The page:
The National Health Insurance Authority (NHIA) will soon begin to prosecute suppliers who inflate the cost of treating patients and present bloated bills to the Authority for payment.
The action is aimed at reducing revenue leakages and strengthening the scheme, a Parliamentary report has revealed.
This was contained in a Committee of the Whole report on the Proposed Formula for disbursement of the National Health Insurance Fund for 2019.
The report indicates that NHIA is gradually intensifying its ICT systems to help eliminate fraud in the Scheme and reduce revenue leakages to the barest minimum – and possibly eliminate it entirely.
“Other efforts being made by the Authority to help save the situation includes collaborating with the Attorney-General and Minister for Justice to help train staff of its Legal Department to help with the prosecution of some of the cases involving alleged fraudsters. This will expedite action and also serve as a deterrent,” the report captured.
NHIA has projected to spend GH₵81.38m on ICT systems compared with the 2018 estimate of GH₵52.09m.
This represents an increase of GH₵29.29m, which translates into percentage increment of 56.23 percent.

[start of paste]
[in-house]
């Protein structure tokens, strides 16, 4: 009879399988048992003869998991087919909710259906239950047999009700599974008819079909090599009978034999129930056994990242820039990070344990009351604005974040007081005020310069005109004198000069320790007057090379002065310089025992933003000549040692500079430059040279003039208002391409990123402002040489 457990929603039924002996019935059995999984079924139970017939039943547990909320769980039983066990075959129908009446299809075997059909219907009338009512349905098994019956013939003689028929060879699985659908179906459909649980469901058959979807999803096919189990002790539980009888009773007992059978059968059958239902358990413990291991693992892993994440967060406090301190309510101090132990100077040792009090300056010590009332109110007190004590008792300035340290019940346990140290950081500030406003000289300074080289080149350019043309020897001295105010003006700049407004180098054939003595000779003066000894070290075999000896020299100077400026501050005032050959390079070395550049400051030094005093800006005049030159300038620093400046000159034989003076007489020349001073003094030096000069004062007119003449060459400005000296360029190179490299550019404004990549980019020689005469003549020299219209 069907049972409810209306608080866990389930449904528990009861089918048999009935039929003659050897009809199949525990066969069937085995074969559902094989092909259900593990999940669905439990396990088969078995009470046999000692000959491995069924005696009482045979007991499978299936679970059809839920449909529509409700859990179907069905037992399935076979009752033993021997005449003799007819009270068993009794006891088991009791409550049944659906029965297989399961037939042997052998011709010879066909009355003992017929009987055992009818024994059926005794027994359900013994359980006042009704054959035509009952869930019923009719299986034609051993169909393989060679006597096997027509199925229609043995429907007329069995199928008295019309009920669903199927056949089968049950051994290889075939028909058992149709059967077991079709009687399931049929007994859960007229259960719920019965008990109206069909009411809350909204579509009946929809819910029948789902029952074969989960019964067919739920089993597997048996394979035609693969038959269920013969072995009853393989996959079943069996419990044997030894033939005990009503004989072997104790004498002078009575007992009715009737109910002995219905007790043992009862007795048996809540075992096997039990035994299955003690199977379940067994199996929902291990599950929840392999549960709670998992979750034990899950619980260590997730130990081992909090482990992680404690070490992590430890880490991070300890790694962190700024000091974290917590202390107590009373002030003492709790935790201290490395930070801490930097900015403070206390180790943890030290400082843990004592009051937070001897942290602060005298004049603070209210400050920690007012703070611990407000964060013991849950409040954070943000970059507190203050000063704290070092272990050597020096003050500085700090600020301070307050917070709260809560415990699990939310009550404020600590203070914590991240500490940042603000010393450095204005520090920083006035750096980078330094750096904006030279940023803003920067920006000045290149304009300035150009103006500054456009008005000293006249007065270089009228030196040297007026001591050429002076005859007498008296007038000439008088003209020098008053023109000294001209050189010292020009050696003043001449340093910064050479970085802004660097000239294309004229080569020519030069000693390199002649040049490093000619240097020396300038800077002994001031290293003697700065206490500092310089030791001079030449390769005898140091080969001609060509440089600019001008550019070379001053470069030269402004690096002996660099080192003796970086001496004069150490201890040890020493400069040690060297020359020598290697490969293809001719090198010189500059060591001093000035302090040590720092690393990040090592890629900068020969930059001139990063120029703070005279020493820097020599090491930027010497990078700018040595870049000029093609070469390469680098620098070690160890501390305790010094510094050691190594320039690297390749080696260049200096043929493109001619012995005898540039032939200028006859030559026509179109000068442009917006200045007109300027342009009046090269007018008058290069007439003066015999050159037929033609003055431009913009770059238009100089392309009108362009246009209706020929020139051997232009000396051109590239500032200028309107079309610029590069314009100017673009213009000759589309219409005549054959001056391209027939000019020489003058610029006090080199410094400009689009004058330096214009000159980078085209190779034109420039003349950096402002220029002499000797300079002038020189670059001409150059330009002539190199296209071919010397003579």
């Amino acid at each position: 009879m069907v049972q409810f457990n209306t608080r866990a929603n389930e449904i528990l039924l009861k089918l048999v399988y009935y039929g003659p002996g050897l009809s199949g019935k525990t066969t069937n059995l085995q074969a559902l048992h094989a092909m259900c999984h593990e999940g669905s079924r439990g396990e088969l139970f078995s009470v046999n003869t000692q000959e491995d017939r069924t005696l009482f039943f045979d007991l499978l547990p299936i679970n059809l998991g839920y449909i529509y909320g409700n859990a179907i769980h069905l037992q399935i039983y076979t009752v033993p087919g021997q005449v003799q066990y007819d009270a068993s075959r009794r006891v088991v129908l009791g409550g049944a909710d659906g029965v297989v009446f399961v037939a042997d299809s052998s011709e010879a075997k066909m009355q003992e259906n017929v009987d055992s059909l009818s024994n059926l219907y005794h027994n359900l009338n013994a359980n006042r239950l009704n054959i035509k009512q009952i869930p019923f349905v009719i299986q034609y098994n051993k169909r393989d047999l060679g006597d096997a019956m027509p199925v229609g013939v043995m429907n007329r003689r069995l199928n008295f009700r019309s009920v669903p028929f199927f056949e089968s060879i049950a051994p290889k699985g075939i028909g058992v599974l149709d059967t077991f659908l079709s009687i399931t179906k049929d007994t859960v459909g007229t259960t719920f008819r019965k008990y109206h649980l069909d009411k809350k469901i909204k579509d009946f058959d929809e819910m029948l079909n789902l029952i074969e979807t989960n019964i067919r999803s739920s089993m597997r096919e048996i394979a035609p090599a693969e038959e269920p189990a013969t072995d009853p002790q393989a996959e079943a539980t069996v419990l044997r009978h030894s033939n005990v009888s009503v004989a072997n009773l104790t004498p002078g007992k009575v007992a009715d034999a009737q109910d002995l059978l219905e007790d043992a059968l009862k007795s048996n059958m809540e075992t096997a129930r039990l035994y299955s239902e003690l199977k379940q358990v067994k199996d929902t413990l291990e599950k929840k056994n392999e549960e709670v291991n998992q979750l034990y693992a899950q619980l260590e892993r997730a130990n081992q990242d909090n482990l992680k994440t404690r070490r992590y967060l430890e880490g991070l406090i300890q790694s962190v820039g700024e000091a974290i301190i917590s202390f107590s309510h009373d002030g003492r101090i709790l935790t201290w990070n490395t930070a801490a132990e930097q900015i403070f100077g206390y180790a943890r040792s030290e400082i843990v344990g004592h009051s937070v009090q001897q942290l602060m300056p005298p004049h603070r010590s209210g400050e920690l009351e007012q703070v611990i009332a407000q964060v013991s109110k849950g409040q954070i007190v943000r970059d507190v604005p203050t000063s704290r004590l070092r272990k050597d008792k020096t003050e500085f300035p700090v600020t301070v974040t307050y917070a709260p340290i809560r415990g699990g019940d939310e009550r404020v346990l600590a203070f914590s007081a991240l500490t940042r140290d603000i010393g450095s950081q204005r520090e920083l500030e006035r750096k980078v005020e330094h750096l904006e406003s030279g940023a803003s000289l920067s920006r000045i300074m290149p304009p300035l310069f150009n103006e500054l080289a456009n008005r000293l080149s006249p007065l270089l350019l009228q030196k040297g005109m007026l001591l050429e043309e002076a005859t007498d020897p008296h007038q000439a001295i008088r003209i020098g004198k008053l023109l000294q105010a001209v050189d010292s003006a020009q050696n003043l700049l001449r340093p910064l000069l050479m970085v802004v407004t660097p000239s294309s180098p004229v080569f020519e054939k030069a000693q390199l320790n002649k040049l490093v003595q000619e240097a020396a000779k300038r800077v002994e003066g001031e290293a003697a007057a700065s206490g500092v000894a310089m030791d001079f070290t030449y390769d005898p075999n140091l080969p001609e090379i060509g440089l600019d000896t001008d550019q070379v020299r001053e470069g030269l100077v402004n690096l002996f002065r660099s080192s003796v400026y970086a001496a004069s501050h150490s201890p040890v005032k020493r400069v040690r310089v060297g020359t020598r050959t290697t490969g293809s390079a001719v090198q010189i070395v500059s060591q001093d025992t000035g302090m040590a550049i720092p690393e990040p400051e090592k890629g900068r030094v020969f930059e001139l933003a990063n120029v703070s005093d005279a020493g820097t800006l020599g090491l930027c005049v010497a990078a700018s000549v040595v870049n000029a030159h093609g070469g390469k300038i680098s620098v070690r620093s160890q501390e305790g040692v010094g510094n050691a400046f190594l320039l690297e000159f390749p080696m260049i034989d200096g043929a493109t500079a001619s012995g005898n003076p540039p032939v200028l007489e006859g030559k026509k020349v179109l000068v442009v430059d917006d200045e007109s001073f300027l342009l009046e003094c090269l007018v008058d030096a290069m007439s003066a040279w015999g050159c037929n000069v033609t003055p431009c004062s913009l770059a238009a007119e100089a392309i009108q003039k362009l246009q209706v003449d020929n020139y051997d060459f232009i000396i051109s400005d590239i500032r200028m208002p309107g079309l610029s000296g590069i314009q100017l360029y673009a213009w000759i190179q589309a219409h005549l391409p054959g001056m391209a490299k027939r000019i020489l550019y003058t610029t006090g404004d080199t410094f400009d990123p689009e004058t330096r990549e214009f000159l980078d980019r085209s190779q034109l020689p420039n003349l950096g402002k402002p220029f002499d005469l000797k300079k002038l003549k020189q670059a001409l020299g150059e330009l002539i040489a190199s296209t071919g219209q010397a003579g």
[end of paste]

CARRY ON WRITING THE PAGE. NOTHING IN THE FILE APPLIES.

According to the report, the estimate was higher because the Authority needed an ICT infrastructure including Oracle (one of the software used for data management), which will enable it to manage the data it collects.
The ICT infrastructure is also expected to facilitate the Authority’s database integration process with the National Identification Authority.
The Authority has one of the biggest databases in the country and in sub-Saharan Africa, and therefore needed such a sophisticated and modern software, the report noted.
It also came to light at the committee deliberations that the Authority has a total of 19.7m biometric processes for about 30 million claims a year, and has 120,000 clients who access healthcare in the country daily.
All installations relating to the ICT infrastructure will soon to be completed, so that the expenditure on ICT will decline in years to come since it will be left with only the aspect of maintenance.
Parliament has already approved the GH₵2.5bn proposed formula for 2019.